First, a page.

Was the FBI action on Microsoft exchange servers justified in your opinion?

2.1k views1 Upvote7 Comments

Board Member, Advisor, Executive Coach in Software, Self-employed
I think there's some appropriateness to it. I figured they probably did some calculus of proportionality of action to greater harm to infrastructure/other people, and concluded that action was necessary to avoid severely detrimental consequences. But that wasn't clear in the subpoena, which makes me wonder if there was a sealed side and a public side of it.

My security team has taken enforcement actions because the system owner wouldn't do it themselves. They either didn't care or didn't think it was important enough, so I looked at the FBI action through that same lens. I once took a factory offline and scrapped 50K units one time because some schmuck put a box susceptible to SQL Slammer back on the network. I disconnected the factory from the rest of the world because I was not going to live through that hell again. But the context was different, I was acting as an agent of the company.
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Managing Partner & CISO in Software, 11 - 50 employees

It’s one thing for a private company to act on its own behalf. It's very different when somebody acts under the color of law. Imagine one of these companies saying, "We sustained a $50 million dollar loss because in the process of removing the vulnerable component you deleted a bunch of other stuff too." Who's on the hook for that? It's a business component.

Board Member, Advisor, Executive Coach in Software, Self-employed

If they did that and somebody sued, I would hope the government would have looked at that calculus and would therefore be willing to cover any damages resulting from their actions. That could take years to play out in court.

CIO in Software, 5,001 - 10,000 employees
Under the right conditions, a small subset of companies might require outside intervention but only after information is provided and requests for approval are made. Now that this precedent is set, nobody knows where it will go, which is a concern. What constitutes something so egregious that we need more than the efforts of individual companies? When should we be forced to come together? This didn't seem like a great example of circumstances that would justify government overreach. All we know is that something could have happened at some point as a result of these exploits.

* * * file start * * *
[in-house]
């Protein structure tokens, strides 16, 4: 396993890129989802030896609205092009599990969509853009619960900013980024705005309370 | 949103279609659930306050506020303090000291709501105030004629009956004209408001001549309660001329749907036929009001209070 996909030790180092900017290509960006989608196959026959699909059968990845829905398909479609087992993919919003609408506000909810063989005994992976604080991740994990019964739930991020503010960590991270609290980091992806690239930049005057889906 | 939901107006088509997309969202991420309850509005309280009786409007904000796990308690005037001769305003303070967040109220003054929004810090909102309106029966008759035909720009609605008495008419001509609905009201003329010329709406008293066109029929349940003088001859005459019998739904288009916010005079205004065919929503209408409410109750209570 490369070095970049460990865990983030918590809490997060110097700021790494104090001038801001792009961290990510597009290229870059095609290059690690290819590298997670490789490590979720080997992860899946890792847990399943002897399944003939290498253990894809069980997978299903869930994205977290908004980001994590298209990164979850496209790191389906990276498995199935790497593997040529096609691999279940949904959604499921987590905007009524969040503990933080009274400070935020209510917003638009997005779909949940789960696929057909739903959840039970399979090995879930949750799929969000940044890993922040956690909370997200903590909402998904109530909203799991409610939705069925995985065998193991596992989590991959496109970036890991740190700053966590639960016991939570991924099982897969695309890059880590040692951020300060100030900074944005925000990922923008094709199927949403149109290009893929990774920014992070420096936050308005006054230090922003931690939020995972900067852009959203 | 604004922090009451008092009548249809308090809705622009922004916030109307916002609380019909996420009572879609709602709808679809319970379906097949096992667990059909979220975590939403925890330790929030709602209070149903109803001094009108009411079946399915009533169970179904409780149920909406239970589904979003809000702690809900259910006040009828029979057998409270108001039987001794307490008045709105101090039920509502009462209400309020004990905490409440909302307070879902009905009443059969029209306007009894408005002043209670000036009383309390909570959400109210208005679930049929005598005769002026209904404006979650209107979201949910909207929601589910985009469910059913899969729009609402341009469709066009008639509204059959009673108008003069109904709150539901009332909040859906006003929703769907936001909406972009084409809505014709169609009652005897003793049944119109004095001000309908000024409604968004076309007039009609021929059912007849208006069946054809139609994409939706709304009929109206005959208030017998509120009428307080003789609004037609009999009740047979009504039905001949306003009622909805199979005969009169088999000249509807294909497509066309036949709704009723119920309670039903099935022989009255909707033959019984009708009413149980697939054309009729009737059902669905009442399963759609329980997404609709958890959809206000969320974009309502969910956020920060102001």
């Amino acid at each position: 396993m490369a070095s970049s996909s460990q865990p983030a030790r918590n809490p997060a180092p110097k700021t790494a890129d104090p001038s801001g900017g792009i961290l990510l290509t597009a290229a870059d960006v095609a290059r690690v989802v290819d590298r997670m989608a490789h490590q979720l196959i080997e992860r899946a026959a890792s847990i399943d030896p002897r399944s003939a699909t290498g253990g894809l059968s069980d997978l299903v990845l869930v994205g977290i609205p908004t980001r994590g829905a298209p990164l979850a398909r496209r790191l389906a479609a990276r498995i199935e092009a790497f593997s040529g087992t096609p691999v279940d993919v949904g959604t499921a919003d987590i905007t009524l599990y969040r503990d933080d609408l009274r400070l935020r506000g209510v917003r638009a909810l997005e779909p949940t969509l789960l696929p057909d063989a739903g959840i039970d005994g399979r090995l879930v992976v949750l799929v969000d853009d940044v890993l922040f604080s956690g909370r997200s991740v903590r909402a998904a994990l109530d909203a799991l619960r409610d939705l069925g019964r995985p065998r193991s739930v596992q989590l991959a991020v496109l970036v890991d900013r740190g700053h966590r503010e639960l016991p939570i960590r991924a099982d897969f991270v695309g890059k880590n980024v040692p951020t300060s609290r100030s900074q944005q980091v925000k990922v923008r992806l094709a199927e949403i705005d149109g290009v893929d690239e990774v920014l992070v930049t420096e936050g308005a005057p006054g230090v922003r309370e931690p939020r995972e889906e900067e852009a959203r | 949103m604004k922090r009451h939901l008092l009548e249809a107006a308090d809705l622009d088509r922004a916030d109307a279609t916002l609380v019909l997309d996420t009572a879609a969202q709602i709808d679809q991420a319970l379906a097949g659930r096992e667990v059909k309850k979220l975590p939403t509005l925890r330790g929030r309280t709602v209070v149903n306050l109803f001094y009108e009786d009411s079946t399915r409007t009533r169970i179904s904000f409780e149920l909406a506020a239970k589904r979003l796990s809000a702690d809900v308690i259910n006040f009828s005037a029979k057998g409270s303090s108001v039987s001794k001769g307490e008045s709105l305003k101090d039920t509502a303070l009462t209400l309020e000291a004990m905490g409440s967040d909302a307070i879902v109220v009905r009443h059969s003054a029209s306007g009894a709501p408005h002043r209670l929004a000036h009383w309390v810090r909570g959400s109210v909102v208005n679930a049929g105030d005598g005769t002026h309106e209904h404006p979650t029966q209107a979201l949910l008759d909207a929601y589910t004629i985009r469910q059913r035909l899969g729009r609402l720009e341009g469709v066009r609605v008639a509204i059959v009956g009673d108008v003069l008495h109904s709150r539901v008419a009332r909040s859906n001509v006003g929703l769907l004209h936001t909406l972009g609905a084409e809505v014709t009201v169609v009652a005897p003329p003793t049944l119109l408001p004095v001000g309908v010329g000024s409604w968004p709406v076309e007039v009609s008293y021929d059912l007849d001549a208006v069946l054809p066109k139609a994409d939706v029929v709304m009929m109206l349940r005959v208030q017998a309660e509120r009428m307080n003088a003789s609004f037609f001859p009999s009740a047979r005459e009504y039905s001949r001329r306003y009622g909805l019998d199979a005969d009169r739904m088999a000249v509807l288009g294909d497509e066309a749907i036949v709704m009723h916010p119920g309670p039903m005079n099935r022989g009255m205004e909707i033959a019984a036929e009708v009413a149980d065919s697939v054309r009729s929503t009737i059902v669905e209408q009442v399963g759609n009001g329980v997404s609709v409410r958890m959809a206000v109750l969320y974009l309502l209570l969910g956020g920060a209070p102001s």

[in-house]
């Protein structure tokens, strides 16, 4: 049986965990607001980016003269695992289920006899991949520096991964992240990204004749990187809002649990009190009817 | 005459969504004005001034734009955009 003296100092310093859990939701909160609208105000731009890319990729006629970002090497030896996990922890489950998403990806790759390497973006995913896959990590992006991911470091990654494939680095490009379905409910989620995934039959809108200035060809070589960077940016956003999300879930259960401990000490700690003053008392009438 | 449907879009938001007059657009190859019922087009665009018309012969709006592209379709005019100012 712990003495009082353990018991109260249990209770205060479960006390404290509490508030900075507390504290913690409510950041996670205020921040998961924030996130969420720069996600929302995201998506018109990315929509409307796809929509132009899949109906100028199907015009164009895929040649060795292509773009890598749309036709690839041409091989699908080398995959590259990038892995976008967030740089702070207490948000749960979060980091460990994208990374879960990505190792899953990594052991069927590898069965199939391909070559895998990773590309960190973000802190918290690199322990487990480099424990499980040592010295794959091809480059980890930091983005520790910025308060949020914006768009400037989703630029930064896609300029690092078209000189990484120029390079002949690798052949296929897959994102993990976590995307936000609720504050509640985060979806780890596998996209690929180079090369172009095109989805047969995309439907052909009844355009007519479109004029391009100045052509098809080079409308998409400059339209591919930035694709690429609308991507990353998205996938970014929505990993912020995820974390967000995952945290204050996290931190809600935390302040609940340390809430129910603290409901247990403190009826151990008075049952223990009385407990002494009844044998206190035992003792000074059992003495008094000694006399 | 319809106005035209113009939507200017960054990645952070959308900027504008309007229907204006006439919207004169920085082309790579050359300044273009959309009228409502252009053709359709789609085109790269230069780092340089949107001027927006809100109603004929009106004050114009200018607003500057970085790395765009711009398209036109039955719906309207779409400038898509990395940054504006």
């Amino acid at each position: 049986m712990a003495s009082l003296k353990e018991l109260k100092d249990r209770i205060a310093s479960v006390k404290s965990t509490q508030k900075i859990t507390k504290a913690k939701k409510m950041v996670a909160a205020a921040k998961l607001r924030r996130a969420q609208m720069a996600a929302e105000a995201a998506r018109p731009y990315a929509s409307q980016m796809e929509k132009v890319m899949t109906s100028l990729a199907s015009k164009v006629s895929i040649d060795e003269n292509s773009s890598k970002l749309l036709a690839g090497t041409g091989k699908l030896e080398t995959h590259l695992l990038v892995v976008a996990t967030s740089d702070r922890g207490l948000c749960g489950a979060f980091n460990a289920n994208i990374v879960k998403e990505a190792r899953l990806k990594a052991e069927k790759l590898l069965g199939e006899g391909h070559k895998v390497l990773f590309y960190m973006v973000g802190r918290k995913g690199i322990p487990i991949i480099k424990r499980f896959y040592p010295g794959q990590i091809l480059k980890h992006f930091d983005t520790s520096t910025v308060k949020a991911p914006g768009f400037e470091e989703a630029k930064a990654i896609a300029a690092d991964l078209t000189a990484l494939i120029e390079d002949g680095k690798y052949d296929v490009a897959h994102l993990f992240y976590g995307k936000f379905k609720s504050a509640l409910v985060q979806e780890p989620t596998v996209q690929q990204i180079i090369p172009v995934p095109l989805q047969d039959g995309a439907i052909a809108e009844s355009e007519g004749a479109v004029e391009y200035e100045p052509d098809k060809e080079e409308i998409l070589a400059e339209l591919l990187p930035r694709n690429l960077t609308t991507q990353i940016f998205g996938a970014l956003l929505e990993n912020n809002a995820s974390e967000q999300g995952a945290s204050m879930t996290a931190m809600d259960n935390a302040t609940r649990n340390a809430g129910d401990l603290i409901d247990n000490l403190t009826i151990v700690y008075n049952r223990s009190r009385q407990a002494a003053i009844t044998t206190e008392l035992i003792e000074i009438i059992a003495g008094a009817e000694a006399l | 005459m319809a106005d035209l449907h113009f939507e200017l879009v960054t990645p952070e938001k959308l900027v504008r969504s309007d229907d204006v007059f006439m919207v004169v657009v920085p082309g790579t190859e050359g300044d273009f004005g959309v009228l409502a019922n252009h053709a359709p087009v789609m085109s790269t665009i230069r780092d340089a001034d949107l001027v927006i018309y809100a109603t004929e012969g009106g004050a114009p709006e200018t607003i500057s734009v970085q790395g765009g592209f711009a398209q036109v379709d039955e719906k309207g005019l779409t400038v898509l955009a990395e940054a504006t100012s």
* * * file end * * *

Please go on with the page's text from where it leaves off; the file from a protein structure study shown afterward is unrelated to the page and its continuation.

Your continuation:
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Board Member, Advisor, Executive Coach in Software, Self-employed

In the decades I’ve spent in IT—and for a couple of those decades I was in security—I’ve never seen anything like this. It's a blend of public safety, public policy, IT, corporate and private property independence, and security issues. This action was precedent-setting, which means this path and some branches of it will occur in the future.

Managing Partner & CISO in Software, 11 - 50 employees
To say that they just patched these systems to solve a problem is a nice way of saying they used unauthorized credentials to hack into them, change the existing configuration and seize their data.

10-15 years ago the FBI and Secret Service had to do a tremendous amount of community building and outreach because people were concerned that following an incident the government would say, “We're in charge. We're taking your servers down.” And you could tell them, "Hold on, you're taking our core processing system down," but it wouldn’t matter. Maybe you shrug it off the first time, but the second time, the government says, "We did this before so we'll just patch all these things." You're patched and the reason given is that the bad component breaks so many aspects of their operating process. And now the logic is that it's for the good of the ecosystem. It's an insanely dangerous precedent.
CIO in Manufacturing, 1,001 - 5,000 employees
It seemed like they were protecting the public in this case. I ask my direct reports to hold me accountable to this management tenant: Help only helps if it really helps. And in this case it does. This action helped out a large portion of the companies they touched. I see the invasion of privacy as well, but overall it did help protect a number of folks. In many cases I don't think the government does enough, in that regard.

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